2. Keep it consistent to your branding.
Make sure the colors you use won’t clash with your branding. That includes your company’s image, name, and logo. Especially the logo. SEO company Reboot reports that 78% of consumers recall the primary color of a company’s logo but only 43% remember the company’s name.
As much as possible, you want your customers to remember every major detail about you. So keep your colors consistent with the identity that you want to build. If that means changing your logo to create that identity, so be it. Just keep it consistent.
3. Keep a palette of colors.
Just have different shades and hues of your main colors on hand. It helps that you have a variety of colors for your promotional ads while keeping your brand identity intact.
4. Keep it simple.
Looking at too many colors can be a turnoff for most people. Adding too many colors to a web page can overload the brain and lead your customers elsewhere. Other times, it may just be too painful to look at especially when the colors start clashing with each other.
Instead, what you want to do is to rely on your brand’s main colors and start designing from there. You can even keep the background in neutral color and then just add spats of color on smaller things, like icons or buttons. Again, you might also want to consider adding a dark mode for some users.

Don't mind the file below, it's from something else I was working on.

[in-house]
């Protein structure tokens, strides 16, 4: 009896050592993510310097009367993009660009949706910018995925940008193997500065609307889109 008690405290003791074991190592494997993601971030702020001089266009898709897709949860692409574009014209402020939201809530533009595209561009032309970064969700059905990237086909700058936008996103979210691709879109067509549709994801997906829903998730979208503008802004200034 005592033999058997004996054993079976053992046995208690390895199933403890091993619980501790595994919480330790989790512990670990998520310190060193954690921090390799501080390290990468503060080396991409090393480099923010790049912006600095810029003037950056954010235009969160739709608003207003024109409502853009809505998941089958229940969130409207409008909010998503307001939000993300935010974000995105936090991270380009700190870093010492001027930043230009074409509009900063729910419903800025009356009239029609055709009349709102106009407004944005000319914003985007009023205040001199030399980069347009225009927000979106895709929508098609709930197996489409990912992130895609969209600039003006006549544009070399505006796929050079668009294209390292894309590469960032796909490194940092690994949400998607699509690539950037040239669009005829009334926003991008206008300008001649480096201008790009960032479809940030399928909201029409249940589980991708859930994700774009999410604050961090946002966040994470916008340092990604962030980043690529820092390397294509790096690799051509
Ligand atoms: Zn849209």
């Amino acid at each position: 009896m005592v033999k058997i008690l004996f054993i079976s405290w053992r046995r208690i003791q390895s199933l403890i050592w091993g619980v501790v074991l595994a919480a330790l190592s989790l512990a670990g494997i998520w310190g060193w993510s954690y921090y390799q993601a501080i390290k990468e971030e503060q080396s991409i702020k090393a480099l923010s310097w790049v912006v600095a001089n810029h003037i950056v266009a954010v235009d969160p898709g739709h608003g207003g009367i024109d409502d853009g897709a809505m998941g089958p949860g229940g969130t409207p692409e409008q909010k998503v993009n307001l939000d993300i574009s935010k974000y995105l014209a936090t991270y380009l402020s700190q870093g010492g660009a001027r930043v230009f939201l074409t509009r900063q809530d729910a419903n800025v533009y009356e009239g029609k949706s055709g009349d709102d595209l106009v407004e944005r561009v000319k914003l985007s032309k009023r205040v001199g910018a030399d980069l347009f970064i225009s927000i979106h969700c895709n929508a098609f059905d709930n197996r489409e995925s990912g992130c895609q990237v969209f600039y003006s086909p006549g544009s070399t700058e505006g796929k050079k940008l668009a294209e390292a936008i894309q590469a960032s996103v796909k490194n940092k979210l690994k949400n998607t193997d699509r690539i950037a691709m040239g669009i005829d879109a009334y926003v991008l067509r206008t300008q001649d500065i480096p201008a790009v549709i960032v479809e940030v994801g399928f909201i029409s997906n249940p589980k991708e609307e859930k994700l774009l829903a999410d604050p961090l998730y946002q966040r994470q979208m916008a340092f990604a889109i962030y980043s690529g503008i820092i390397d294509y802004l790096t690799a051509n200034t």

5. Run split testing with your audience.
A/B testing (or split testing) your new designs are crucial for your e-commerce platform. They can determine how effective a simple redesign can be (say, changing the checkout button from red to green). It could make the difference between a conversion and no conversion.
Propelrr’s A/B testing guide can help you run a smooth test run for your design plans.
One final word before you start those color gears turning: Just keep it simple. You don’t have to go all rainbow on your e-commerce platform, unless it’s really part of your branding. But even then, use colors sparingly. You don’t want to overload your users with a myriad of colors. That being said, here are three key takeaways from this article:
- Explore color theory. This helps you identify which colors work well with each other. Color combinations can tell a subtle story that resonates with your consumers.
- Experiment with different hues and shades. Making a color lighter or darker can also create a story, especially if that color has had a storied history with your brand.
- Understand color psychology deeper. The better you are at understanding how colors elicit responses from people, the better your marketing will be. Find more resources on color psychology and learn more.
If you’re interested in creating a colorful yet powerful e-commerce platform, don’t hesitate to reach out to Propelrr. We’d be happy to help you elevate your brand to the next level! Just send us a note through our Facebook, X or LinkedIn accounts.